I am under the impression, by the volume of these opportunities, that the upside to the pandemic is that a great many professional offerings have amplified beyond traditional patterns this time of year — perhaps going so far as to say that the pandemic created many more opportunities in the four career pillars cited earlier than had the pandemic not occurred.

Matthew Warzel

Sometimes, postings will be open even if they filled the seat so they can collect résumés for their pipeline. Draw your line in the sand if the recruiter ghosts you. Do you really want to work with that type of company that doesn’t provide a solid candidate experience? Applicant Tracking Systems (ATS) differ for all companies with different rules [for] each, so there’s no one way to “beat” the ATS. Cover letters still matter (list three reasons why you’re a fit for the role, as well as the best value you offer to the organization and how you can help impact change). Infographic résumés do not work.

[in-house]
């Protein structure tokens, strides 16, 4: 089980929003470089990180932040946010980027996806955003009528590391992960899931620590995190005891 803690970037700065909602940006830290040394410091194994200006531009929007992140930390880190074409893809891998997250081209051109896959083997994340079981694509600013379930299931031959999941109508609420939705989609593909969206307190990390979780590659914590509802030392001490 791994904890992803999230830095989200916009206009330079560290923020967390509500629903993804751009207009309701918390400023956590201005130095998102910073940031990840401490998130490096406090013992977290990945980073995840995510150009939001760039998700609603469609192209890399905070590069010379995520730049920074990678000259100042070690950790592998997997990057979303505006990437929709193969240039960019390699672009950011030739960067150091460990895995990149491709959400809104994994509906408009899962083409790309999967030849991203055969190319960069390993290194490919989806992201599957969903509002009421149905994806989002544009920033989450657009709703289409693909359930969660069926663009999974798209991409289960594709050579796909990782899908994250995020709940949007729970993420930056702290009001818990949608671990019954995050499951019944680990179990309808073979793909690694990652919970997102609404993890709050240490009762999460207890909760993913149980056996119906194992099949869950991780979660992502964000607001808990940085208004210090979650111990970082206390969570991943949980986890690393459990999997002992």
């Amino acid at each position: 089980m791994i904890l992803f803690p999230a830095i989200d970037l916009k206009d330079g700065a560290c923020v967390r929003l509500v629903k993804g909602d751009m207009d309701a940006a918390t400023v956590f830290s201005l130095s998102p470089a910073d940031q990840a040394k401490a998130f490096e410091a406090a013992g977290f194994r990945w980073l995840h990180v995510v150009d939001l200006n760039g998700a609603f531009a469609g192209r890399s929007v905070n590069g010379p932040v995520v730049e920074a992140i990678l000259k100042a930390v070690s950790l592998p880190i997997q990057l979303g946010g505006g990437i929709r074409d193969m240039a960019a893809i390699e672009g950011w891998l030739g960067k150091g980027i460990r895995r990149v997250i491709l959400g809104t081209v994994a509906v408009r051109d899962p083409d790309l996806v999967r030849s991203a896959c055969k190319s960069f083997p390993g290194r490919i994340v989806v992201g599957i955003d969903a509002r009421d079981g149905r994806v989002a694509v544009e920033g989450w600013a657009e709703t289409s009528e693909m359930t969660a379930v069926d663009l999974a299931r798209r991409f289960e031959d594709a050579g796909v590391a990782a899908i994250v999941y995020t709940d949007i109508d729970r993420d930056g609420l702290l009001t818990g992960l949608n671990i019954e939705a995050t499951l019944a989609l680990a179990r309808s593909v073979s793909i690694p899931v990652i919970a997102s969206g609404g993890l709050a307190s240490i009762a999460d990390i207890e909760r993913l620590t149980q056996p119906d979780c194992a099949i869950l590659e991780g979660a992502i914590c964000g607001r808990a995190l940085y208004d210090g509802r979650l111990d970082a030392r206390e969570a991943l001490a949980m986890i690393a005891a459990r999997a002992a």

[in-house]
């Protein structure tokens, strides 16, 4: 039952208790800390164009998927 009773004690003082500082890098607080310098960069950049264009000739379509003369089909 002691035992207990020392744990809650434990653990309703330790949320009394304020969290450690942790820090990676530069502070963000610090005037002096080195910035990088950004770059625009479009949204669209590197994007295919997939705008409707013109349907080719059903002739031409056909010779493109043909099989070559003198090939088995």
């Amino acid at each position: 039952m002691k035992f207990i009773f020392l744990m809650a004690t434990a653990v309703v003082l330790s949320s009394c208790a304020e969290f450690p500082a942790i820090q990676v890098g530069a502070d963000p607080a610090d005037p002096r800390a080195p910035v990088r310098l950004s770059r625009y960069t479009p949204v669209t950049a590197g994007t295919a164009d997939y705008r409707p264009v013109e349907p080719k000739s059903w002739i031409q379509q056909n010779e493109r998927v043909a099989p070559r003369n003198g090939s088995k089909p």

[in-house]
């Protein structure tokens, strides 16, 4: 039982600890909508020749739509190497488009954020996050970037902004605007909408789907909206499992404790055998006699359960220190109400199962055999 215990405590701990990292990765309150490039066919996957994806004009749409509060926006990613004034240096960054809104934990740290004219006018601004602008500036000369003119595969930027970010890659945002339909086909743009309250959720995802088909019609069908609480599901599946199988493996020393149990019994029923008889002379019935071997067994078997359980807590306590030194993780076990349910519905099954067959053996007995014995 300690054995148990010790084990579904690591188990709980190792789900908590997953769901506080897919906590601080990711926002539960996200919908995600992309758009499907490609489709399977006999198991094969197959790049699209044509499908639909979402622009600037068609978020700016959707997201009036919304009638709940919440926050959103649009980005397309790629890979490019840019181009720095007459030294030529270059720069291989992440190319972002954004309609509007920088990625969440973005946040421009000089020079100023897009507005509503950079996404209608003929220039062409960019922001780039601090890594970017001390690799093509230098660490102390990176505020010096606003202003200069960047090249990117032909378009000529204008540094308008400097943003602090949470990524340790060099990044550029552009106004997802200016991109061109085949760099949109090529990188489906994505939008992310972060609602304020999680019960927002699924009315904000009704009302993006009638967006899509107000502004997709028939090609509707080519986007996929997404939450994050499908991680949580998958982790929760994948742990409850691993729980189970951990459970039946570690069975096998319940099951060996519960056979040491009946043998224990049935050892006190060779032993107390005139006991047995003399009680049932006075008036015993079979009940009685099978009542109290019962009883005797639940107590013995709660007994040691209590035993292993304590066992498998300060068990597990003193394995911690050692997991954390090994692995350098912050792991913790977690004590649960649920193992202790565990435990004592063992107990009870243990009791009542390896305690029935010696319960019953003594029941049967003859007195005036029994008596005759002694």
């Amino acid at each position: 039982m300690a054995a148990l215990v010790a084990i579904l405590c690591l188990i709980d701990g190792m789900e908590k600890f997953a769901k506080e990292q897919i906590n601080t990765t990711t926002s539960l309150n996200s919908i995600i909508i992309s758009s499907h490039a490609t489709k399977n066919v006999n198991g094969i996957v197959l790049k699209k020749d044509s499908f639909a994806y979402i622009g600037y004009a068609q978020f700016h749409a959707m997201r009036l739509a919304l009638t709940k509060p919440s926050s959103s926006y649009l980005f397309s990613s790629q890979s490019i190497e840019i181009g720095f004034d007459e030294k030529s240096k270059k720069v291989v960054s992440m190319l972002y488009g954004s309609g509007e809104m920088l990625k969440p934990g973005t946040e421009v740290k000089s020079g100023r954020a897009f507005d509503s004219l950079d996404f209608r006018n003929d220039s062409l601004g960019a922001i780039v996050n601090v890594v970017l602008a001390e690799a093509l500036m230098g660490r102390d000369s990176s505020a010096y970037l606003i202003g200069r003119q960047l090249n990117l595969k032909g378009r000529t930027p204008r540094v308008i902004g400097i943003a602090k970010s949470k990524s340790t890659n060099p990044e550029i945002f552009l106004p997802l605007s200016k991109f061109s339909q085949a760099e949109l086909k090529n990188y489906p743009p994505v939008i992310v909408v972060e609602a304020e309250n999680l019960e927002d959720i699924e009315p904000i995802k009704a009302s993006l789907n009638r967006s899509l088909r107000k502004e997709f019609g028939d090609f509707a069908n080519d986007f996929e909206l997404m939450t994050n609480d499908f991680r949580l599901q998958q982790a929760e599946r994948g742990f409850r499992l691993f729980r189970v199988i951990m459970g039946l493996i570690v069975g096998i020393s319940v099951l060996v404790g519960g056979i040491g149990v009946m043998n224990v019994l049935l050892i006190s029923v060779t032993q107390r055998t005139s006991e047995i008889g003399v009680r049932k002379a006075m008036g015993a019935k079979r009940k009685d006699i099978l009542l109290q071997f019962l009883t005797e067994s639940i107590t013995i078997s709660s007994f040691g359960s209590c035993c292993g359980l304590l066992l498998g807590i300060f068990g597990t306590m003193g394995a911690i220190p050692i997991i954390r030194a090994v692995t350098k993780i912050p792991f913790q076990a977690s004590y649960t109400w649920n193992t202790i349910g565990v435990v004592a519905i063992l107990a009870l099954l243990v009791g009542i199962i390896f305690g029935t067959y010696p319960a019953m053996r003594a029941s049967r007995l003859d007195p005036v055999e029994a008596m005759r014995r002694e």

Bud Whitehouse

There is no way this is a fun time to look for a job. That said, if you’re unemployed, it’s the only time you have, so persevere. The truth is you aren’t looking for a job, you’re looking for a person with a problem! It’s unlikely that you’ll find that person online, so most of your time should be spent networking.

There you have it: HR Experts’ answers to the most common questions asked about career development during this pandemic.

If you found this article useful and informative, please feel free to check out our Expert Insights & Roundup Series.